On March 4, 1994, plaintiff requested the Union to file a grievance over his threatened discharge, and such a grievance was filed. Because plaintiff failed to meet his quota for the first quarter of 1994, his employment was terminated on or about April 22, 1994. During the pendency of the grievance, John Hancock became aware that it had failed to credit plaintiff with commissions on one policy that he had written in the last quarter of 1993. If plaintiff had been credited with that commission, he would have met his quota for the last quarter of 1993. In June 1994, John Hancock offered to reinstate plaintiff to his former position. Plaintiff rejected the offer.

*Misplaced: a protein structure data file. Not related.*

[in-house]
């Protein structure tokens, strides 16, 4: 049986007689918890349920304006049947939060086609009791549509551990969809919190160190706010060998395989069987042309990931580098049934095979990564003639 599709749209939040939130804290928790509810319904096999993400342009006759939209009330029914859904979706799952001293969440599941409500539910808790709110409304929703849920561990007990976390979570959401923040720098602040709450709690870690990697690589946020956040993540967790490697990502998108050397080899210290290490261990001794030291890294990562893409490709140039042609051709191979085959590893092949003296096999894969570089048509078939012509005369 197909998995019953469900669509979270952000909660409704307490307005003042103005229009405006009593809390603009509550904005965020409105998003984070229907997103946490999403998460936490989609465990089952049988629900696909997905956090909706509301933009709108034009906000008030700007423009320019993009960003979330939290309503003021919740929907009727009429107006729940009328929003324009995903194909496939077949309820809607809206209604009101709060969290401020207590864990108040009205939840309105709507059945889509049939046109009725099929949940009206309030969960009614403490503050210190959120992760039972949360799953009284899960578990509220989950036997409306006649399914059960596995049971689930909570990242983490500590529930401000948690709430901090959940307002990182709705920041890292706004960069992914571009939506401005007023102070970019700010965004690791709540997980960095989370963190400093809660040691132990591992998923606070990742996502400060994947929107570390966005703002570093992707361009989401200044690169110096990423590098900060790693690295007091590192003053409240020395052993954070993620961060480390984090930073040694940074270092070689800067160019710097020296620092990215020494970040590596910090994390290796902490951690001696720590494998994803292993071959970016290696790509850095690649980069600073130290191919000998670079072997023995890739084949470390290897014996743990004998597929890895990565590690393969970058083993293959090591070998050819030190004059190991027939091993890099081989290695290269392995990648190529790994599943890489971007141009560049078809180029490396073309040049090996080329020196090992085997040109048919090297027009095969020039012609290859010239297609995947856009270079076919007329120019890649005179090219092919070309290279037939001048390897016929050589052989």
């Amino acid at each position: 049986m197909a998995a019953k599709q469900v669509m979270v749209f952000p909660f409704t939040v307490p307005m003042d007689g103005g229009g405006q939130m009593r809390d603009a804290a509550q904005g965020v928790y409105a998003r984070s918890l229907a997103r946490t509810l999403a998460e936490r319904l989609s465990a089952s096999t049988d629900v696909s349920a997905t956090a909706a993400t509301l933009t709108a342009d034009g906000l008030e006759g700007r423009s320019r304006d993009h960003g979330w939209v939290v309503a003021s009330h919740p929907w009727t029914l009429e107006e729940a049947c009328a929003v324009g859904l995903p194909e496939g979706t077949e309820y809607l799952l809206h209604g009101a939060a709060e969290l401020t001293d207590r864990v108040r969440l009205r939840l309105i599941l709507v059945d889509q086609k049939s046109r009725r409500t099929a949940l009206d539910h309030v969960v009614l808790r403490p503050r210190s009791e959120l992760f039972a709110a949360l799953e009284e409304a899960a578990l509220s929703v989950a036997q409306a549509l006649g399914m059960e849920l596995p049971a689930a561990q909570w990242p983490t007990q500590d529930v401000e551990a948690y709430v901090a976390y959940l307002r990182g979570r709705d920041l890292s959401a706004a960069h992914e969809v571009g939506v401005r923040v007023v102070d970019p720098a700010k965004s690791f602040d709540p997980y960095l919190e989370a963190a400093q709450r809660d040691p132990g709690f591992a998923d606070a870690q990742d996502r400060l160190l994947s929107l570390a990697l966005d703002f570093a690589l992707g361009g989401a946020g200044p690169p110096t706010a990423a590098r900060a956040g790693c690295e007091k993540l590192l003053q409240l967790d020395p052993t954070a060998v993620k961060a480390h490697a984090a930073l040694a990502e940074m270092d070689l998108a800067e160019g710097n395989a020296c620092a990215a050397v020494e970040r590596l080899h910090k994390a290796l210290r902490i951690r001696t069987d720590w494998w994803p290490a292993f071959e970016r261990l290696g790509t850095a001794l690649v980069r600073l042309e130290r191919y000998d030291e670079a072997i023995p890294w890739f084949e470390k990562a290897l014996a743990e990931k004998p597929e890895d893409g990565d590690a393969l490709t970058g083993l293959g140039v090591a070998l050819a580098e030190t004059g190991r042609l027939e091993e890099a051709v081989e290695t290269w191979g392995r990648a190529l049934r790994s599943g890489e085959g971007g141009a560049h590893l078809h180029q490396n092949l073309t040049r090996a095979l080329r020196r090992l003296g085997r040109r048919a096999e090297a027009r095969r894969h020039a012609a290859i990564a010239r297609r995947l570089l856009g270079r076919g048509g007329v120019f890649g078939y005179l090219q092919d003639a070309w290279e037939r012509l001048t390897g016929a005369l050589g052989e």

The Union continued to pursue plaintiff's grievance and an arbitration hearing was scheduled in accordance with the terms of the CBA. On January 4, 1995, John Hancock advised the Union by letter that it was renewing its offer to reinstate plaintiff on a non-probationary basis. On January 10, 1995, the Union advised plaintiff that the Union had agreed to settle plaintiff's termination grievance on the terms offered by John Hancock. On or about January 25, 1995, plaintiff sent John Hancock a handwritten document which stated in pertinent part: "Attached are the letters dated January 4, 1995 and January 10, 1995. Pursuant to these letters I will be appearing Friday Jan 27, 1995 to pursue the intent and spirit of enclosed Company and Union letters." The arbitration that had been scheduled under the terms of the 1993 Contract was withdrawn and plaintiff was scheduled to return to work in January 1995. Plaintiff, however, did not return to work. In late February 1995, he advised John Hancock that he had decided to pursue his disability claim rather than return to work.